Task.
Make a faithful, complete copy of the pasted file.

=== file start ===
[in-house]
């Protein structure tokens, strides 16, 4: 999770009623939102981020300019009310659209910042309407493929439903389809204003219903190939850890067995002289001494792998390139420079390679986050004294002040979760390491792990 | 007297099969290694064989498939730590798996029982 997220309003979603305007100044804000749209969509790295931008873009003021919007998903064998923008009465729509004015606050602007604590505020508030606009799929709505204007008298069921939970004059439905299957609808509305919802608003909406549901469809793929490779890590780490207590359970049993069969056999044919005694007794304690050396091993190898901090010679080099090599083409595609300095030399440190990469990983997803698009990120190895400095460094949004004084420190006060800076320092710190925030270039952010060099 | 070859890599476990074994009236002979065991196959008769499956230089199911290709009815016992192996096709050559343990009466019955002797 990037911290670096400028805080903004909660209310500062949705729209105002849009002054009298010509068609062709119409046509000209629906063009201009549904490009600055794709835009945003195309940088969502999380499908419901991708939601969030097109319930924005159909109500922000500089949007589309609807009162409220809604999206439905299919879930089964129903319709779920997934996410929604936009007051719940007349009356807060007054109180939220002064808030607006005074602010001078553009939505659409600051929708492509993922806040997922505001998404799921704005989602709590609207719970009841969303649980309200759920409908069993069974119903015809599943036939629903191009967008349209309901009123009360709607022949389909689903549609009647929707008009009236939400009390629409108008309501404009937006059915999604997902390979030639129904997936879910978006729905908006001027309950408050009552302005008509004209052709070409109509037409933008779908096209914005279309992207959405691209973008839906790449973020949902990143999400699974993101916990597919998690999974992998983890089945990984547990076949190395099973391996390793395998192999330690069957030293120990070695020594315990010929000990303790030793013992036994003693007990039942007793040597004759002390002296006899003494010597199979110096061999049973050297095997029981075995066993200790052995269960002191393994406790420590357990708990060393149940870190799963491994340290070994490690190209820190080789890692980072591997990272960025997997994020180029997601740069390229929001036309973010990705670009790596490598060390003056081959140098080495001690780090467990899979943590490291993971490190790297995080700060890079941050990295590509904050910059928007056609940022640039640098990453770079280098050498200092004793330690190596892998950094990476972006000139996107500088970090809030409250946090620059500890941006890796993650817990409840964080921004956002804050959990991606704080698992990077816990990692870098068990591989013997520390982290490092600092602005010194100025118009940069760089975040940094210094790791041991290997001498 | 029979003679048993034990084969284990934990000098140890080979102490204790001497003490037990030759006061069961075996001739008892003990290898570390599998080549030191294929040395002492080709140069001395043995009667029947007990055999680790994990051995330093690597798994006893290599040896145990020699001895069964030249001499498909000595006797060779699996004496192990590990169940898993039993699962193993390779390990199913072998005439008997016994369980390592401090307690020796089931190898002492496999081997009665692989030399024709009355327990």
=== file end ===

[in-house]
């Protein structure tokens, strides 16, 4: 999770009623939102981020300019009310659209910042309407493929439903389809204003219903190939850890067995002289001494792998390139420079390679986050004294002040979760390491792990 | 007297099969290694064989498939730590798996029982 997220309003979603305007100044804000749209969509790295931008873009003021919007998903064998923008009465729509004015606050602007604590505020508030606009799929709505204007008298069921939970004059439905299957609808509305919802608003909406549901469809793929490779890590780490207590359970049993069969056999044919005694007794304690050396091993190898901090010679080099090599083409595609300095030399440190990469990983997803698009990120190895400095460094949004004084420190006060800076320092710190925030270039952010060099 | 070859890599476990074994009236002979065991196959008769499956230089199911290709009815016992192996096709050559343990009466019955002797 990037911290670096400028805080903004909660209310500062949705729209105002849009002054009298010509068609062709119409046509000209629906063009201009549904490009600055794709835009945003195309940088969502999380499908419901991708939601969030097109319930924005159909109500922000500089949007589309609807009162409220809604999206439905299919879930089964129903319709779920997934996410929604936009007051719940007349009356807060007054109180939220002064808030607006005074602010001078553009939505659409600051929708492509993922806040997922505001998404799921704005989602709590609207719970009841969303649980309200759920409908069993069974119903015809599943036939629903191009967008349209309901009123009360709607022949389909689903549609009647929707008009009236939400009390629409108008309501404009937006059915999604997902390979030639129904997936879910978006729905908006001027309950408050009552302005008509004209052709070409109509037409933008779908096209914005279309992207959405691209973008839906790449973020949902990143999400699974993101916990597919998690999974992998983890089945990984547990076949190395099973391996390793395998192999330690069957030293120990070695020594315990010929000990303790030793013992036994003693007990039942007793040597004759002390002296006899003494010597199979110096061999049973050297095997029981075995066993200790052995269960002191393994406790420590357990708990060393149940870190799963491994340290070994490690190209820190080789890692980072591997990272960025997997994020180029997601740069390229929001036309973010990705670009790596490598060390003056081959140098080495001690780090467990899979943590490291993971490190790297995080700060890079941050990295590509904050910059928007056609940022640039640098990453770079280098050498200092004793330690190596892998950094990476972006000139996107500088970090809030409250946090620059500890941006890796993650817990409840964080921004956002804050959990991606704080698992990077816990990692870098068990591989013997520390982290490092600092602005010194100025118009940069760089975040940094210094790791041991290997001498 | 029979003679048993034990084969284990934990000098140890080979102490204790001497003490037990030759006061069961075996001739008892003990290898570390599998080549030191294929040395002492080709140069001395043995009667029947007990055999680790994990051995330093690597798994006893290599040896145990020699001895069964030249001499498909000595006797060779699996004496192990590990169940898993039993699962193993390779390990199913072998005439008997016994369980390592401090307690020796089931190898002492496999081997009665692989030399024709009355327990």